Coming Soon: The "War on Christmas"

There is no "War on Christmas"

"But it isn't even Thanksgiving yet!" Yeah, I know. But come on, nobody really cares about Thanksgiving, do they? The Christmas decorations have been out since before Halloween. It is time to start gearing up for the "war on Christmas."

Each year, some Christians loudly protest imagined attacks on Christmas. Evidently, they feel that efforts to make sure that public holiday displays promoting their religion are legal and inoffensive to persons of other religions and non-believers constitute a "war on Christmas." If one dares to point out that their behavior is illegal (e.g., violating the separation of church and state by erecting pro-Christian displays on public property), offensive to non-Christians, or otherwise annoying, then one is attacking them, their religion, and/or their holiday. This has to be one of the strangest twists of logic I've encountered.

Each year, it seems that somewhat different businesses are targeted for Christian outrage. In 2005, the first year I was paying attention to such things, it was Wal-Mart. They were selected because they had allegedly been training their greeters to use a greeting that was respectful to shoppers with non-Christian beliefs. Yes, it seems that Wal-Mart recognizes that some Jews, Muslims, Hindus, atheists, etc. are not particularly interested in hearing "Merry Christmas" and decided to replace it with "Seasons Greetings" or "Happy Holidays." You know, because some people celebrate other holidays this time of year and others don't celebrate any.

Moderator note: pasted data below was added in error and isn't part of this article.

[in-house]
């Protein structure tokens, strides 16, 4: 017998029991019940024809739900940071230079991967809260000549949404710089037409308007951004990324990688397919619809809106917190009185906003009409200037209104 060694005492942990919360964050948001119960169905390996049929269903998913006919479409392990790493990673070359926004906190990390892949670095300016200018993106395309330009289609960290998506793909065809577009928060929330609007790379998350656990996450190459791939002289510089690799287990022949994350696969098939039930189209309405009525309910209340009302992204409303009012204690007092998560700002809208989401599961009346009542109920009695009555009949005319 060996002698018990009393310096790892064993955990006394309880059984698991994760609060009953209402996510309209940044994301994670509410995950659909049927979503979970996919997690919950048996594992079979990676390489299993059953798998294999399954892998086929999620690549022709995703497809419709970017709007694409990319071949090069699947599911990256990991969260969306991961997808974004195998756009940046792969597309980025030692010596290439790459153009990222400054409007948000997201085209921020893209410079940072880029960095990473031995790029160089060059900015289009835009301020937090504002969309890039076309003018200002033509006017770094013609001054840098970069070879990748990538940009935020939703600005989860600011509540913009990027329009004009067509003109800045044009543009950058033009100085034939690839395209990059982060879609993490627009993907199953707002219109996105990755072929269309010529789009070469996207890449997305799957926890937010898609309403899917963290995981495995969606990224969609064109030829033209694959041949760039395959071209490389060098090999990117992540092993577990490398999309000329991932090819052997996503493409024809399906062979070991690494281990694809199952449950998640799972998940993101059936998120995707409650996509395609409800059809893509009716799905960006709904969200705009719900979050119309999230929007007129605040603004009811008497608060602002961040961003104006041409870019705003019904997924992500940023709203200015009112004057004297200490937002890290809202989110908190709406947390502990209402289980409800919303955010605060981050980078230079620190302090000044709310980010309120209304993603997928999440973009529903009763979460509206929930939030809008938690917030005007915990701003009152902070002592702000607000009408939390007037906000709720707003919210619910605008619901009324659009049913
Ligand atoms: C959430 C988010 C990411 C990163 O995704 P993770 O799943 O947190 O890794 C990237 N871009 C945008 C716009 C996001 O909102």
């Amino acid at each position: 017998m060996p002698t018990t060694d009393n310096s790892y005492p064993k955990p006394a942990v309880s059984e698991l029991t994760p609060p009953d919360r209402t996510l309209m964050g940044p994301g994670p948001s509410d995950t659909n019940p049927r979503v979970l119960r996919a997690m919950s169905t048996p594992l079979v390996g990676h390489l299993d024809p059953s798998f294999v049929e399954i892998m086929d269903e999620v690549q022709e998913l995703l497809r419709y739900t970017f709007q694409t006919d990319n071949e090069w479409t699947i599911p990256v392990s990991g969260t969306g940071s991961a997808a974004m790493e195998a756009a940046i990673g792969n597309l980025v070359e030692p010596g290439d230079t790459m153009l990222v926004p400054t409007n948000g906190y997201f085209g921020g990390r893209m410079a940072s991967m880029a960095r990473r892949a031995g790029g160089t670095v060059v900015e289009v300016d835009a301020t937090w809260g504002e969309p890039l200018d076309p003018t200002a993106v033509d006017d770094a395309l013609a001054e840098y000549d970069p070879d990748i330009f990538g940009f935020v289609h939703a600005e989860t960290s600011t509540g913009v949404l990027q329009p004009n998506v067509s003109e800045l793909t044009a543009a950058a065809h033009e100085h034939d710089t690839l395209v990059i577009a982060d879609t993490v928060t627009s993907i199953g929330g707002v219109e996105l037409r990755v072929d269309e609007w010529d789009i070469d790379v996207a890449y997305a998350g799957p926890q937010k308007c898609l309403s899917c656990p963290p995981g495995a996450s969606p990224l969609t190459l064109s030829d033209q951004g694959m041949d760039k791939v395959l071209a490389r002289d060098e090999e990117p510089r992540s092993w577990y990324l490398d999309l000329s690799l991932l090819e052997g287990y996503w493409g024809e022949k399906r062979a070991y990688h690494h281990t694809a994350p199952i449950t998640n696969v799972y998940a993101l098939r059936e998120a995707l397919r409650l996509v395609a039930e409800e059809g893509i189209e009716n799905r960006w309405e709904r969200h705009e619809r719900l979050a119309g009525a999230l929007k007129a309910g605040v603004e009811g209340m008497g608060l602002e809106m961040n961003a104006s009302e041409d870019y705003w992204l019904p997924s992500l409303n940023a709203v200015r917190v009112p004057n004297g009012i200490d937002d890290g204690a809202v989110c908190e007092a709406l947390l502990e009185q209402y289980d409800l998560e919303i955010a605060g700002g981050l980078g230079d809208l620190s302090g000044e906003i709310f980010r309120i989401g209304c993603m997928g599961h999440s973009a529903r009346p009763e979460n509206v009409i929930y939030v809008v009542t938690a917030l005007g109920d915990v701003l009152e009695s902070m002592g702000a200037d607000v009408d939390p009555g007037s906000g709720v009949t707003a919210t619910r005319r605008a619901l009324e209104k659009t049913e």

Here's what I had to say about this back in 2005:

I don't think I've ever had occasion to say this before, but right on Wal-Mart! It is about time that somebody demonstrate some respect for religious minorities in this country. Christian privilege has gone on long enough. The U.S. is not a Christian nation but a religiously pluralistic one. And yes, that includes those of us who do not believe in any gods.
In the years since 2005, we have seen many different targets for this sort of thing. Starbucks seems to be a recurrent favorite. Maybe it has something to do with the association many Christian conservatives make between liberals and overpriced coffee. In any case, I look forward to seeing who will be the focus of this year's outrage.

To the legions of Christians who get upset about this stuff every year, I'd like to point out that nobody is attacking your holiday (I want no part of it, so I'm happy to refer to it as "your holiday"). All we are asking is that you use some sensitivity in how you present it in public (if you cannot refrain from public displays). I don't particularly care how you celebrate it as long as you can refrain from the church-state violations while doing so. And if you can manage not to shove your holiday in my face at every opportunity, you won't have to hear me tell you how I feel about it. If you let this become a divisive issue, then it seems like you are the ones determined to ruin your own holiday.

An early version of this post appeared on Atheist Revolution in 2005. It was revised and expanded in 2018.